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Once upon a time hollywood press conf.

The Joker Coming October.

Phillip Bergson

Writing about Films and Festivals.


Film Critic, UK, member of Fipresci


Winner of the Student Journalist of the Year competition in the UK weekly New Statesman, as a Classics Scholar Phillip Bergson then founded the Oxford Film Festival and, on graduating, was selected by "The Sunday Times" as a 'New Critic' and in the same week began broadcasting on film for many BBC Radio programmes. A contributor to the "Times Literary Supplement", "TES", "Screen International", "Film Bulletin", "Film a Doba" inter alia, he also worked for the "European Script Fund", has scripted shorts and features (that have been produced and released) and, fluent in eight-and-a-half languages, currently programmes and advises several international film festivals. At the National Media Museum in his native Yorkshire, he created the "Eurovisions" project, to promote classic and contemporary European cinema.

As a Jury Member



Dancing with Dolphins in Festroia

The Portuguese already had their earthquake and somehow managed to survive and rebuild most of Lisbon since 1755. Although there was a little tremor during the week (about two-and-a-half on the Svetoslav Richter scale, or however it is called when measuring how much the earth moved for you), the otherwise sunny city of Setubal, one of Portugal's  most important port-resorts and home of the poet Bocage,manages to mount the 27th edition of the international film festival Festroia surmounting many more difficulties than are usually weathered by such events.

Since the 3rd of June the event has unreeled with evident success... some strong selections of films in multiple sections, a lively selection of international guests, film-makers and sundry press, a sprinkling of cocktails and wine-tastings, and a growing number of enthusiastic film-fans of vastly varying ages at the screenings. All of this in a country that seems fast fado-ing towards euro-bankruptcy, and in a city where the main venue of the festival, the vast Forum Luisa Todi, a theatre-cum-cinema dating from the 1950s, is still under reconstruction(since 2008, and now unlikely to be ready to reopen its doors until the latter part of 2013).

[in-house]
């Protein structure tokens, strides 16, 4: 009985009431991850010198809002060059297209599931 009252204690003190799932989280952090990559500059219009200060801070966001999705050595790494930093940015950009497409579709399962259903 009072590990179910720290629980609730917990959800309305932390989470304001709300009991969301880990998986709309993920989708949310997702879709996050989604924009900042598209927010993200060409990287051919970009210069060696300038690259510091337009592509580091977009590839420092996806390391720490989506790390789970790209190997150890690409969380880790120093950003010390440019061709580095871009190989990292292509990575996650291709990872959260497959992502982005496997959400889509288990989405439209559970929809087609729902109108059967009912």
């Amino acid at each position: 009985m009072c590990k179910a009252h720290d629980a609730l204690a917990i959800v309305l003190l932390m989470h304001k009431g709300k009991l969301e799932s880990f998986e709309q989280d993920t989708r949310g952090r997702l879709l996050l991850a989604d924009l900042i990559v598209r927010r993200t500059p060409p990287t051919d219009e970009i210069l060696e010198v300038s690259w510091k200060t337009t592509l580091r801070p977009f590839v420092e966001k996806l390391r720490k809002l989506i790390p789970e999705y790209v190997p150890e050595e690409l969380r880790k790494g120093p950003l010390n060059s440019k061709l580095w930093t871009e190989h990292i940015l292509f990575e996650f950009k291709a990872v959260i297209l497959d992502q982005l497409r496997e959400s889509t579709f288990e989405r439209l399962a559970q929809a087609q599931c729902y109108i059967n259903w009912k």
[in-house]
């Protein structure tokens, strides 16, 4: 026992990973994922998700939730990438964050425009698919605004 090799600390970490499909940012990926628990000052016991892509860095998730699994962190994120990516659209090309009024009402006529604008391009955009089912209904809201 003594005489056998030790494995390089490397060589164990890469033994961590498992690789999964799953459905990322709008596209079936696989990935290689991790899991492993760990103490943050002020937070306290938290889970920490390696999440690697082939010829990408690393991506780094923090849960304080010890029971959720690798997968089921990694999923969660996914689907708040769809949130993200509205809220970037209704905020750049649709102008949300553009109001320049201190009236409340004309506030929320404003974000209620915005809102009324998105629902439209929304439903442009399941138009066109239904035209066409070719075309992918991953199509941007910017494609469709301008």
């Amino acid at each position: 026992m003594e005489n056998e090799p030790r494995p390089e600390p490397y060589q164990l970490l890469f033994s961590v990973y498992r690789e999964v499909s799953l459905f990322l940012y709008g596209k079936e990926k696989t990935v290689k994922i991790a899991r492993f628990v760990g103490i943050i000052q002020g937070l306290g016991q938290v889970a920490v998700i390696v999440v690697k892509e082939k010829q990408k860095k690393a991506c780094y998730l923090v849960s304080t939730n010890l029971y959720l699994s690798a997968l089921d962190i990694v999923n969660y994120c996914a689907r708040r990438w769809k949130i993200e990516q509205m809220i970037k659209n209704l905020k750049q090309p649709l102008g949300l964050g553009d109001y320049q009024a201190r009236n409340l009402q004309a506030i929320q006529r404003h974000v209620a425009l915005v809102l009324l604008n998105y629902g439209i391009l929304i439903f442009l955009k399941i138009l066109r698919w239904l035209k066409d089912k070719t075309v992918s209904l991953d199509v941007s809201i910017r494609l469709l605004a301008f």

Yet Portugal, it should not be forgotten, is one of the most cinephile countries in Europe, as - unlike Germany, Spain, Italy, France- it never dubbed films - Salazar, who had a villa that was a summer residence nestling in the leafy hills above Setubal, actually passed a law forbidding synchronisation in the cinema and the result is that even today on the many TV channels films are always shown in their original versions with subtitles, and every usherette, barman,and Portuguese festival director can at least understand- if not also capably speak- several European languages. The other gift for the film-maker here is the abundant and brilliant light, which rivals that of Greece, and ensures that filming can be conducted on most days of the year  in many parts of the country.The local film industry, of course, is a different question- Portugal can be proud of having probably the oldest living film director in Manoel de Olivera, who is still making features at 101 or more, though it has yet to produce anyone like Almodovar to put lusomovies on the map, while the modest handful of stars of Portuguese origin are,frankly, only widely known because of their work in Paris or Hollywood.Indeed, one of the loveliest,  Maria de Medeiros descended from Roissy, aptly enough on the national holiday here (June 10th) commemorating the death of Camoes and the Dia do Portugal, to host a characteristically civilised press conference - in her latest film, whose posters are everywhere evident on the Lisbon metro, she actually speaks Russian as her character hails from that rather different old empire.

Festroia is very much a family affair, as its Director Fernanda Silva fearlessly keeps it alight with a tight young team, and the supprt of friends around the  festival circuit, while many of the staff seem to be related by blood or marriage.Though its main venue is still dark, she has again imported a huge screen and adequate sound and projection equipment into the Anunciada auditorium, which is in the hands of a religious order, and whose temporary transformation into a festival cinema soaks up a goodly portion of the overall budget.  The building has been festooned with flags, film posters and even a red carpet greets the guests and audiences. On the brighter side, the historic municpal cinema Charlot has been renovated at a cost of over 200,000 euros since the 2010 festival and its comfortable new seats have been accommodating growing crowds during the 10 days' wonder that is this Festival.

The audiences deserve to be congratulated for their curiosity- the identity of Festroia, and what gives it its long-time FIAPF-approved status as a competition, is that its Official Section is restricted to features coming from countries that produce less than 30 films a year.....the First Worksp parallel section is open to all-comers,as is the largely shorts/documentary section entitled  Man and his Environment, but there are a further 10 sections in the 11 day programme, and in spite of budget cuts, Festroia has managed to import no fewer than two dozen jury members,all comfortably lodged and adequately refreshed during their stay (and not only with the delicious local aperitif).In front of the main festival hotel, a futuristic couple of Kubrickian "Bubbles" have been constucted as guest centre and meeting point, where opening and closing cocktails were held, as well as nightly rendez-vous for fim-makers and film-lovers to discuss the meaning of Malick over Moscatel until four in the morning.

Phillip Bergson


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